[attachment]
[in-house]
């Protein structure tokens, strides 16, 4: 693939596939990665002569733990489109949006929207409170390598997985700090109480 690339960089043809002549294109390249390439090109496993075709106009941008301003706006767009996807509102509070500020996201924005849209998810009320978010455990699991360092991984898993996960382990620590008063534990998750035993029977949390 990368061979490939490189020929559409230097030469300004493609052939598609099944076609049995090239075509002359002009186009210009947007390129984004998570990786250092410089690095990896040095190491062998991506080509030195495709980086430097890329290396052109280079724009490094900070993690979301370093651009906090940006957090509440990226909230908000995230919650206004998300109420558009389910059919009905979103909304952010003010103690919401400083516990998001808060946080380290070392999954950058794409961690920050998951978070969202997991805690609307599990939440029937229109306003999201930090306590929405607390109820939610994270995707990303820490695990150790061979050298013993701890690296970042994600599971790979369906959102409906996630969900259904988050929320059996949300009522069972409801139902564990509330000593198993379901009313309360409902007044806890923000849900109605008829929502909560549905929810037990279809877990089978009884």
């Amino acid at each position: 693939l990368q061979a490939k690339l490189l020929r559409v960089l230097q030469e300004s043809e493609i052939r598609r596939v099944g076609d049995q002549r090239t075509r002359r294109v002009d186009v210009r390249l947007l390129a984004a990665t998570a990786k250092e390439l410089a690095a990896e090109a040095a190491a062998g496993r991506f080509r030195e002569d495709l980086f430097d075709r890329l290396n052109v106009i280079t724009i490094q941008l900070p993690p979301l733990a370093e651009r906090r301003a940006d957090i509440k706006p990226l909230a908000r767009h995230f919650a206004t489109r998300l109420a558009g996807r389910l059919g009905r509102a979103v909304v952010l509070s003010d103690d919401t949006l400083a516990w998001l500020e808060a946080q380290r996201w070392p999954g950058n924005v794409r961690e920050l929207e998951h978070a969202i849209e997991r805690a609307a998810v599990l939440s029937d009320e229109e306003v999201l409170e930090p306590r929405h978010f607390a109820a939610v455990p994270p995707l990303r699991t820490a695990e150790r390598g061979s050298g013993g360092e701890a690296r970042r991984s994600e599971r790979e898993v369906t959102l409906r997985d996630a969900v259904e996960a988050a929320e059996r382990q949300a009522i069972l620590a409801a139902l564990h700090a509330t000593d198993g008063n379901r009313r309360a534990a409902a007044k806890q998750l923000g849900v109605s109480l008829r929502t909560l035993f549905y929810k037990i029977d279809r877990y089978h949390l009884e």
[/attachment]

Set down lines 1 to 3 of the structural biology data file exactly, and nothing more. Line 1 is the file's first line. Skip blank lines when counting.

[in-house]
């Protein structure tokens, strides 16, 4: 693939596939990665002569733990489109949006929207409170390598997985700090109480 690339960089043809002549294109390249390439090109496993075709106009941008301003706006767009996807509102509070500020996201924005849209998810009320978010455990699991360092991984898993996960382990620590008063534990998750035993029977949390 990368061979490939490189020929559409230097030469300004493609052939598609099944076609049995090239075509002359002009186009210009947007390129984004998570990786250092410089690095990896040095190491062998991506080509030195495709980086430097890329290396052109280079724009490094900070993690979301370093651009906090940006957090509440990226909230908000995230919650206004998300109420558009389910059919009905979103909304952010003010103690919401400083516990998001808060946080380290070392999954950058794409961690920050998951978070969202997991805690609307599990939440029937229109306003999201930090306590929405607390109820939610994270995707990303820490695990150790061979050298013993701890690296970042994600599971790979369906959102409906996630969900259904988050929320059996949300009522069972409801139902564990509330000593198993379901009313309360409902007044806890923000849900109605008829929502909560549905929810037990279809877990089978009884």
């Amino acid at each position: 693939l990368q061979a490939k690339l490189l020929r559409v960089l230097q030469e300004s043809e493609i052939r598609r596939v099944g076609d049995q002549r090239t075509r002359r294109v002009d186009v210009r390249l947007l390129a984004a990665t998570a990786k250092e390439l410089a690095a990896e090109a040095a190491a062998g496993r991506f080509r030195e002569d495709l980086f430097d075709r890329l290396n052109v106009i280079t724009i490094q941008l900070p993690p979301l733990a370093e651009r906090r301003a940006d957090i509440k706006p990226l909230a908000r767009h995230f919650a206004t489109r998300l109420a558009g996807r389910l059919g009905r509102a979103v909304v952010l509070s003010d103690d919401t949006l400083a516990w998001l500020e808060a946080q380290r996201w070392p999954g950058n924005v794409r961690e920050l929207e998951h978070a969202i849209e997991r805690a609307a998810v599990l939440s029937d009320e229109e306003v999201l409170e930090p306590r929405h978010f607390a109820a939610v455990p994270p995707l990303r699991t820490a695990e150790r390598g061979s050298g013993g360092e701890a690296r970042r991984s994600e599971r790979e898993v369906t959102l409906r997985d996630a969900v259904e996960a988050a929320e059996r382990q949300a009522i069972l620590a409801a139902l564990h700090a509330t000593d198993g008063n379901r009313r309360a534990a409902a007044k806890q998750l923000g849900v109605s109480l008829r929502t909560l035993f549905y929810k037990i029977d279809r877990y089978h949390l009884e």